The chair of the Mid Staffordshire Foundation Trust Public Inquiry has called for a rethink on minimum nurse staffing levels – less than six months after deciding not to recommend mandatory ratios in his landmark report.

Robert Francis QC last week suggested to regulators that a minimum staffing level should act as an “alarm bell” for questions about safety, in the same way as high mortality rates.

In February, nursing unions and other campaigners had been disappointed Mr Francis did not go further on staffing levels in his high profile report on Mid Staffs.

Although he called for nationally recognised tools for establishing appropriate staffing levels, he stopped short of backing the introduction of mandatory minimum nurse-to-patient ratios. The bulk of his recommendations for nursing instead focused on the culture and values of the profession.

However, during a public appearance last week, Mr Francis said he had seen evidence from the Safe Staffing Alliance – a confederation of nursing and patient groups set up earlier this year – that had convinced him the issue should be revisited.

Mr Francis stated: “It’s evidence… [that] ought to be considered with regard to whether there is some sort of  benchmark, which at least is a bit like a mortality rates – an alarm bell which should require at least questions to be asked about whether it is possible for a service to be safe.”

He stressed the level should not be viewed as “the adequate level of staffing, but the level below which you cannot be safe”.

The alliance – whose members include the Royal College of Nursing, Unison and the Patients Association – said in May that no ward should have more than eight patients to one registered nurse, plus a nurse in charge on acute surgical and medical wards.

Mr Francis was speaking last week at a board meeting of the Care Quality Commission, where the regulator’s response to his report was discussed.

His intervention comes after Sir Mike Richards, the CQC’s new chief inspector of hospitals, confirmed he was not planning to include staffing levels in the new surveillance model that will be used to decide which trusts to inspect – though they will looked at as causes of poor care such as unanswered call bells.

But Mr Francis urged the CQC to consider monitoring staffing levels as a “way to show real support for staff”.

Elaine Inglesby-Burke, director of nursing at Salford Royal Foundation Trust and a leading member of the Safe Staffing Alliance, said she hoped Mr Francis’ comments would influence the government’s final response to the Francis report, due later this year. “We are delighted that we have been heard,” she said.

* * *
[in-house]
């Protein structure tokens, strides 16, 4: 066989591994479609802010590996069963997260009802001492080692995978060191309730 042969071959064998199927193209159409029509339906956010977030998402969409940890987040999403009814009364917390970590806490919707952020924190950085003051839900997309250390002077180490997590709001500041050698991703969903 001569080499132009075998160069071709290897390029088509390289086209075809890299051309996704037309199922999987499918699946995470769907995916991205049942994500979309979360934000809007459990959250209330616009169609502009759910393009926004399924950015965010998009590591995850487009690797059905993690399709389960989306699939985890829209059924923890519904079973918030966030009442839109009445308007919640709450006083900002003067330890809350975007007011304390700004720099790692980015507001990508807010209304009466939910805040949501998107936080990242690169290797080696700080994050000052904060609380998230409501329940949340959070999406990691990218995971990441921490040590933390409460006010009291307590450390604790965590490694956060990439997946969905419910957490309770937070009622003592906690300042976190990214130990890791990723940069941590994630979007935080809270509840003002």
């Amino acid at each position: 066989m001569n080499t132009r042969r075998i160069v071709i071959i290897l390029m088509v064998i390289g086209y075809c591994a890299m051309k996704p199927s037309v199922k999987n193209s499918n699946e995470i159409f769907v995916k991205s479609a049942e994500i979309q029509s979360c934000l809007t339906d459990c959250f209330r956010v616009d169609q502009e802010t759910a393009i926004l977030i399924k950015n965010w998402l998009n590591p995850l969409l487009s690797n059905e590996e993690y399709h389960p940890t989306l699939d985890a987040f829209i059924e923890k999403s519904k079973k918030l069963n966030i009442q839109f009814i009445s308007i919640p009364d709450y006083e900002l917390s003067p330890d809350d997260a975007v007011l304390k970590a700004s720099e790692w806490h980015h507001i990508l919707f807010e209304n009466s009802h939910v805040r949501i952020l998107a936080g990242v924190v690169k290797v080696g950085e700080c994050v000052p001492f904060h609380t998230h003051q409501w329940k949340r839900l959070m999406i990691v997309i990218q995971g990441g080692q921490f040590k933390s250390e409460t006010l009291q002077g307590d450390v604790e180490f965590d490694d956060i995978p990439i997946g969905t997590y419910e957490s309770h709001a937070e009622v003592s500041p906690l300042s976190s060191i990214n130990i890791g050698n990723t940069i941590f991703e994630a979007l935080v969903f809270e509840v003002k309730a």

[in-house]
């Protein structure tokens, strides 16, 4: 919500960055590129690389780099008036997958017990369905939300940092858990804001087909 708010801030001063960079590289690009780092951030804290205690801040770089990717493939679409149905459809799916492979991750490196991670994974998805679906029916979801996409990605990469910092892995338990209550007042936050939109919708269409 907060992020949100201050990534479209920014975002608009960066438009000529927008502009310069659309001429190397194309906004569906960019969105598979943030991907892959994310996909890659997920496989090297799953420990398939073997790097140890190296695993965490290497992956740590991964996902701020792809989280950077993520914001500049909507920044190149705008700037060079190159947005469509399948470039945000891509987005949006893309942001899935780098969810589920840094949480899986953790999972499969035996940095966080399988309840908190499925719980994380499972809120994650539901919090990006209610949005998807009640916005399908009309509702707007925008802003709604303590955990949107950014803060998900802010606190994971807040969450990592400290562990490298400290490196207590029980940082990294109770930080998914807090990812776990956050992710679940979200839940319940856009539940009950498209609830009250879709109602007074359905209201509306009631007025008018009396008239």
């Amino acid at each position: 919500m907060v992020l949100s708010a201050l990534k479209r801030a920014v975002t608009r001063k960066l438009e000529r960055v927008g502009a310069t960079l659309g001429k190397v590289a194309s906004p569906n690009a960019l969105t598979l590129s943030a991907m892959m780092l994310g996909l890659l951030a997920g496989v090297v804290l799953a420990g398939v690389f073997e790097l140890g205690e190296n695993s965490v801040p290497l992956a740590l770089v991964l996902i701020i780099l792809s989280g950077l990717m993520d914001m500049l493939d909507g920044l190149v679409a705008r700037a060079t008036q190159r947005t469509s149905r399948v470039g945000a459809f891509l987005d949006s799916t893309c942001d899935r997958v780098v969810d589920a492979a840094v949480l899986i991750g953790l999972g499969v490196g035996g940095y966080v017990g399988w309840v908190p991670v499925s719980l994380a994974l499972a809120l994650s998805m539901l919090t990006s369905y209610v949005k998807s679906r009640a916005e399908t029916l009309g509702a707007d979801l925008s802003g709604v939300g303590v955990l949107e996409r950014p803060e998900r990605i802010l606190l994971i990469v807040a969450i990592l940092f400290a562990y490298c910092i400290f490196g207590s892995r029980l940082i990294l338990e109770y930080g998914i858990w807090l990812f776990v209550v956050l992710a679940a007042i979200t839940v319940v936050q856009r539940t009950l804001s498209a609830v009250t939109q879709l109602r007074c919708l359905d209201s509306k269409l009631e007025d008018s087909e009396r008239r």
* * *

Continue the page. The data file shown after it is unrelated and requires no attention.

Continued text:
Sally Brearley, chair of the prime minister’s Forum on Nursing and Care Quality, said a “pivotal moment in the debate on minimum nurse staffing levels” had now been reached.

Explaining his change of view, Mr Francis told the CQC that evidence heard by his inquiry in 2011 had been insufficient at the time to persuade him that a “minimum across the board staffing level” was needed.

“I was… only dealing with the events arising out of a particular hospital so the inquiry, for all its breadth, in the end had limitations,” he said.

An inquiry nursing seminar was told evidence on minimum staffing levels was inconclusive while in her evidence former chief nursing officer for England Dame Christine Beasley said her concern with mandatory ratios was “instead of becoming the floor they become the ceiling”.

Royal College of Nursing director of policy Howard Catton said nursing had been more divided over the issue when Mr Francis was hearing his evidence sessions than it was now.

“We have seen much more of a consensus across the profession that includes not just the ‘usual suspects’, like us, but leading nurse researchers, key nurse executive directors and the Patients Association as well,” he said.

He said Mr Francis’ apparent change of heart could help to “persuade others of the value and credibility of looking at nurse staffing levels as a warning sign”.

In a statement, Sir Mike said staffing levels would be considered during inspections.

He added: “Over time, we hope that our new inspection model will help to give a clearer picture of the link between staffing levels in hospital wards and the quality of care provided. This should contribute towards an evidence-base for making decisions on minimum staffing levels.”